Choosing a programming language means accepting how that language manages the allocation and use of memory:
- Java, C# and Go use tracing garbage collection.
- Python and Swift use reference-counted objects.
- C requires the programmer to explicitly manage memory
- Rust encourages use of its static, single-owner mechanism
Unfortunately, there is no perfect memory management strategy. Some specialize in faster throughput or more predictable performance. Others are easier-to-use for programmmers and support a broader range of data structures. C's approach gives powerful control to the programmer, but it is inconvenient and offers no memory safety guarantees. So, when a language restricts programs to a single strategy, that may work out for some programs, but it could easily be a poor fit for others.
With Cone, you can do-it-your-way, using the strategy (or mix of strategies!) that best fit the requirements.
Like Cyclone, Cone enables the programmer to choose the memory management strategies a program uses. In effect, available memory is partitioned into regions, each with its own strategy for allocating and freeing memory as needed for data. Every newly-created object names the region that provides its memory. It is the job of each region to decide when it is safe to dispose of its no-longer-accessible objects.
In addition to the global and stack regions, Cone offers a broad range of region strategies for dynamically creating new objects:
- Arenas. These use a bump pointer to quickly allocate memory. An arena's objects are all freed when the arena's lifetime ends. Arenas offer the best performance and great data structure versatility, but they can waste memory.
- Pool. These use a free-list to quickly allocate and free memory. Pools can be good for performance, but they limit object size to a certain maximum.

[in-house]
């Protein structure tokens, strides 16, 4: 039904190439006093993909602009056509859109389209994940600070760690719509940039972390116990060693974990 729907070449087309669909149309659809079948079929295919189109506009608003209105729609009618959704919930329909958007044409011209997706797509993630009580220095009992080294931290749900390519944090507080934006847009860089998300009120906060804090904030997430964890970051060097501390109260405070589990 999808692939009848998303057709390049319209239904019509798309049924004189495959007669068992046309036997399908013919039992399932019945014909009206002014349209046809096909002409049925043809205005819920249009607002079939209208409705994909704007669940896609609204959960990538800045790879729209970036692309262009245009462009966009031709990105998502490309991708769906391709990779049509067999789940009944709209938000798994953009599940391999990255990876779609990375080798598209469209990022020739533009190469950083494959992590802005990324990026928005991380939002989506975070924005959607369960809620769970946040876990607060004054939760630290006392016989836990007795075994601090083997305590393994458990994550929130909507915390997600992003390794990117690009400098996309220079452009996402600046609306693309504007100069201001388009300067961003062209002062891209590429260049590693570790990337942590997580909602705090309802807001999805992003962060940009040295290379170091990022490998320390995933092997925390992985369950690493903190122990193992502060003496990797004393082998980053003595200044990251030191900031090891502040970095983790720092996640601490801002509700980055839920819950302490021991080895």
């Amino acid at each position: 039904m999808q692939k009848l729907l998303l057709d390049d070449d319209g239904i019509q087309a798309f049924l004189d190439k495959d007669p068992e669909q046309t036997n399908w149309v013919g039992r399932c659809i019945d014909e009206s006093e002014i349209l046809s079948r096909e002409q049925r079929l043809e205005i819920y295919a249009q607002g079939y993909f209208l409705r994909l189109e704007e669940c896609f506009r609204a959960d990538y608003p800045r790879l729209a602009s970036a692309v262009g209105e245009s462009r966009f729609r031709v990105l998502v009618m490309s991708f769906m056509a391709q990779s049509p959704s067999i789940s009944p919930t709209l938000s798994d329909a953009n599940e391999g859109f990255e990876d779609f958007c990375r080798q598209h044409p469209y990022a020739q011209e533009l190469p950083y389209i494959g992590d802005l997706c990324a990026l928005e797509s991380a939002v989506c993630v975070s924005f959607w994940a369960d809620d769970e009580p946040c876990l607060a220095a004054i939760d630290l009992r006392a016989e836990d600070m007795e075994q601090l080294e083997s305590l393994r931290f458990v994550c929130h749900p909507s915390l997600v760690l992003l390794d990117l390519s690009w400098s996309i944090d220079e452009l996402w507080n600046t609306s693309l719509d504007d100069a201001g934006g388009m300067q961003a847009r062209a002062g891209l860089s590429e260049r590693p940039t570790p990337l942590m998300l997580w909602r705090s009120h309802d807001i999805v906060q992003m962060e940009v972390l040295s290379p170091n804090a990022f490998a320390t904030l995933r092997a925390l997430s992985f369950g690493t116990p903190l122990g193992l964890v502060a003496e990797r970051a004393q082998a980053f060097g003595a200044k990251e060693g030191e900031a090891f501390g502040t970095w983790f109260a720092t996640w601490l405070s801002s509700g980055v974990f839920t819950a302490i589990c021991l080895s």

- Single-owner. This frees an allocated object at the end of the last lexical block it is moved into. These are medium performers, benefitting by the lack of runtime bookkeeping costs, but they are limited to modeling hierarchical data structures.
- Tracing GC. This periodically scans all references from the root set, freeing any objects that are no longer reachable by the active program. This strategy is versatile and convenient across all data structures and minimizes memory leaks. However, its runtime mechanisms can negatively impact throughput and latency.
- Reference counting. This counts the number of references to an object, freeing it when the count gets to zero. This typically offers the worst performance and can leak memory in the presence of cycles. However, it supports more complex data structures than single-owner, has a simple low-impact implementation, and has better determinism and typically better latency than tracing.
Cone also supports borrowed references. A lifetime-constrained borrowed reference can be obtained from any region-allocated reference, or even within an object. They are particularly useful for easily making code polymorphic. Their use can also improves performance, as they require no runtime logic to manage.
Cone's versatile regional memory managers give the programmer the power to architect a program's use of memory for optimal throughput and latency, without sacrificing safety, convenience, or data structure flexibility. This powerful region choice can be made on an object-by-object basis.
The performance benefit of region-based memory is particularly important given how many CPU cycles are spent allocating, freeing, copying, and liveness tracking thousands or millions of small data objects in most programs today (not to mention accessing those objects indirectly in cache-unfriendly ways). High-speed strategies (arenas, pools, and single owner) can be used where they are a good fit to a program's data structure and memory use requirements. The slower ref-counting and tracing strategies can then be used for objects that require their flexibility and memory efficiency. Even then, extensive use of borrowed references can significantly minimize the throughput and latency overhead usually experienced with reference counting and tracing.
All of the region strategies are memory safe, even though they use different techniques for ensuring that an object's memory is only reclaimed when all references to it are gone.